Having completed the wiring and tested the components already fixed to the desk such as fans, UPS, etc… its time for Ben to prepare the motherboard. Ben is using a custom EK waterblock designed specifically for the ASUS Rampage V motherboard he is using. The waterblock not only uses the watercooling system to cool the CPU, but also the motherboards PCH and CPU power delivery components. This will allow for greater overclocking potential and help take heat away from the main compartment creating more clean air for the graphics cards. Of course the motherboard comes pre-fitted with a selection of heatsinks and heat pipes to dissipate the heat from these components, in order to install this waterblock Ben will have to remove all of these factory fitted parts and apply thermal compound and pads to the components on the board. Let the fun begin….
After installing the CPU and applying the thermal pads and compound to the relevant areas the block is screwed to the board and the memory is installed.
With the board preparation finished Ben must now assemble the pump for the water cooling system. He has chosen a Laing DDC pump, a proven highly reliable and quiet industrial pump rated at 50,000 hours MTBF. The pump is also PWM controlled meaning the flow rate can be adjusted automatically depending on cooling requirements. In its standard form the pump is surrounded by plastic casing and top, Ben has chosen to upgrade the pump using EK aluminium parts offering superior flow and heat dissipation.
Filling and Testing the Cooling System
With all of the components now mounted, cabling and tubing in place it is now time for Ben to fill the watercooling system with coolant, purge the system of air bubbles and test for any serious issues (in other words, leaks).
of the air bubbles in a new watercooling setup is a surprisingly difficult, time consuming task. The pump will only move water, so as soon as an airlock hits the pump there is no pressure to push the water round the system. This meant that Ben had to fill the reservoir then suck the air bubbles through the tube at the other end of the loop, during this “activity” he found the coolant doesn’t taste so good. On the bright side, despite the EK coolant he is using containing anti-corrosion additives, scale inhibitors and biological growth inhibitors, it’s non-toxic.
Happy that the system is now free of air Ben leaves the pump running overnight with the rest of the system powered down, thankfully it passes the test with no flying colours.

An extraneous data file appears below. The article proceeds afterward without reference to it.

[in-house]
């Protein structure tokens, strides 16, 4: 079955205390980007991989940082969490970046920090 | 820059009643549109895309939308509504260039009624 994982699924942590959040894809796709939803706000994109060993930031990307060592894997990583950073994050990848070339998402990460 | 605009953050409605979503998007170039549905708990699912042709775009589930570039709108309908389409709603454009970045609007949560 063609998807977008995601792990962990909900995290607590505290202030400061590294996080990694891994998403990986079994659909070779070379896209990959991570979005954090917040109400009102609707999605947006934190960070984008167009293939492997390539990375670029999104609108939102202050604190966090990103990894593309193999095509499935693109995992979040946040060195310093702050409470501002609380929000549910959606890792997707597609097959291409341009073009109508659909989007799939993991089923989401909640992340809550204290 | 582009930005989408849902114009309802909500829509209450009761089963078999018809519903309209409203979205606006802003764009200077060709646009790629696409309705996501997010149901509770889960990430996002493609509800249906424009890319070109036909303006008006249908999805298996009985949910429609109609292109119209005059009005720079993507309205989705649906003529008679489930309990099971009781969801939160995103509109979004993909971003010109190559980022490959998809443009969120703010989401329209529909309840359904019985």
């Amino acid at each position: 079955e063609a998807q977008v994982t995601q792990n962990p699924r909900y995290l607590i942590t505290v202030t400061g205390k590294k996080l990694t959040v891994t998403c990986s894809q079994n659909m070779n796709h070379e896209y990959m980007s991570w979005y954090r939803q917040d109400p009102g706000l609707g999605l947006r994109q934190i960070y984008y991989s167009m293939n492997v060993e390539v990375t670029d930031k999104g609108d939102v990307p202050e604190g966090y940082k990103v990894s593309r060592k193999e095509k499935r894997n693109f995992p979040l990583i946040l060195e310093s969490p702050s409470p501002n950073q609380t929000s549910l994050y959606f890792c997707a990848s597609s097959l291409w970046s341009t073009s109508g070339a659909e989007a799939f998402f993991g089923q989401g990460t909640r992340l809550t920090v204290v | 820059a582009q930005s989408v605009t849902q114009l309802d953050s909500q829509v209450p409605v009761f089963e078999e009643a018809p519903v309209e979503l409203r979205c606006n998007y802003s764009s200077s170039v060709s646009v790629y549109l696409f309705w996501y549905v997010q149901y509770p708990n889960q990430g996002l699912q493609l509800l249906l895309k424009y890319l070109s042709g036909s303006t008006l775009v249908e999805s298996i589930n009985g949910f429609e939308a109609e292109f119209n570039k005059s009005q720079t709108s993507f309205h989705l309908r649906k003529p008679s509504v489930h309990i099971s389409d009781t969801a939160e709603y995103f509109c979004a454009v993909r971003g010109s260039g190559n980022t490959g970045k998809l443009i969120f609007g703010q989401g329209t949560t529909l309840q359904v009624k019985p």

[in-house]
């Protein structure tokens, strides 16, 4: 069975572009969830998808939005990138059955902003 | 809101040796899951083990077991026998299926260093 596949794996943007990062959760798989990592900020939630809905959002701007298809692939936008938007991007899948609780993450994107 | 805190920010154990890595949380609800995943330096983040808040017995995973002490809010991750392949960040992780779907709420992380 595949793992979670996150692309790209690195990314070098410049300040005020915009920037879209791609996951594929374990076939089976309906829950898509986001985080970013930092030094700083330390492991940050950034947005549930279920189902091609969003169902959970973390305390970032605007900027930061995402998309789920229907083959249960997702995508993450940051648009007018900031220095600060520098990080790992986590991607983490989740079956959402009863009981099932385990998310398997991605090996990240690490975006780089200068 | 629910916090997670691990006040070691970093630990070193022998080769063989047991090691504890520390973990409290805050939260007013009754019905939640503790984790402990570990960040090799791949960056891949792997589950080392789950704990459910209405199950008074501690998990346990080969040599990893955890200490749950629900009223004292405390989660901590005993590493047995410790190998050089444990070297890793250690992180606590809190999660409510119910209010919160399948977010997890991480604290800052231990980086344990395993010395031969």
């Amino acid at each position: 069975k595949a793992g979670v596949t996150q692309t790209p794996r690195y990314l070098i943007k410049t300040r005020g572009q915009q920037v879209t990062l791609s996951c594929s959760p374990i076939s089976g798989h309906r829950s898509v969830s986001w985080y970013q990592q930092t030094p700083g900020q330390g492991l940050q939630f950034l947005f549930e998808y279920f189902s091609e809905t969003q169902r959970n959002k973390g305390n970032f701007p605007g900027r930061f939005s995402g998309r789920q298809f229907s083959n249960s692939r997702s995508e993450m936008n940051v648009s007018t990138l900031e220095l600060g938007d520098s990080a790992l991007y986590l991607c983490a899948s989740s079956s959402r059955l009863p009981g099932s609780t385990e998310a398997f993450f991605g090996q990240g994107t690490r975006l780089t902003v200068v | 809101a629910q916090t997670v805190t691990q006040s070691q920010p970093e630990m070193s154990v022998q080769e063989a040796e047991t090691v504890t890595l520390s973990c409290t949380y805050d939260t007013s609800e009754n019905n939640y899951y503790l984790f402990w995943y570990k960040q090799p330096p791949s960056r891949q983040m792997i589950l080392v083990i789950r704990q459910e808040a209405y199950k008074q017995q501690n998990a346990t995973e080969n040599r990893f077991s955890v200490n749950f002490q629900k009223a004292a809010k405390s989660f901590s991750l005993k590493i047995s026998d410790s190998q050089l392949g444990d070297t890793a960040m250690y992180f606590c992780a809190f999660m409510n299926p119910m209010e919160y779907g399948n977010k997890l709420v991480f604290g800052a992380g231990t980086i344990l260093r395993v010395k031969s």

It is always a nervous moment for system builders firing up their rig for the first time. Ben has built a few PCs in his time but never anything which has involved quite as much time, effort, planning and money as this, safe to say he had his fingers crossed when he pressed that button.
After a couple of minutes of uncertainty, he was very relieved to be greeted with the “No bootable OS” message. The only time anybody is ever actually happy to see those words appear on their screen.
There is still a bit of work to do, the rear connection panel still needs to be designed and made and the painting still needs to be completed and placed in the right hand compartment, but the system is now up and running. Ben has applied some basic overclocking settings, configured cooling, RAID sets, installed the OS and run a couple of benchmarks. There is still some more configuration to be done before the system is running at peak performance but to give you all a small taste of what it is capable of:
Installed Windows 10 in 7 minutes.
Installed Server 2012 R2 in a VM in under 5 minutes!
Using the 3DMark FireStrike benchmark the system scored over 28000 points, which at the time of testing put this system in the top 250 most powerful machines tested with the benchmark worldwide. It currently is, and will likely remain for another year, in the top 1 %.
In the next update Ben will have refined the overclocking profiles and cooling setting and will be providing more detailed figures and full specifications. Stay tuned and thanks for reading.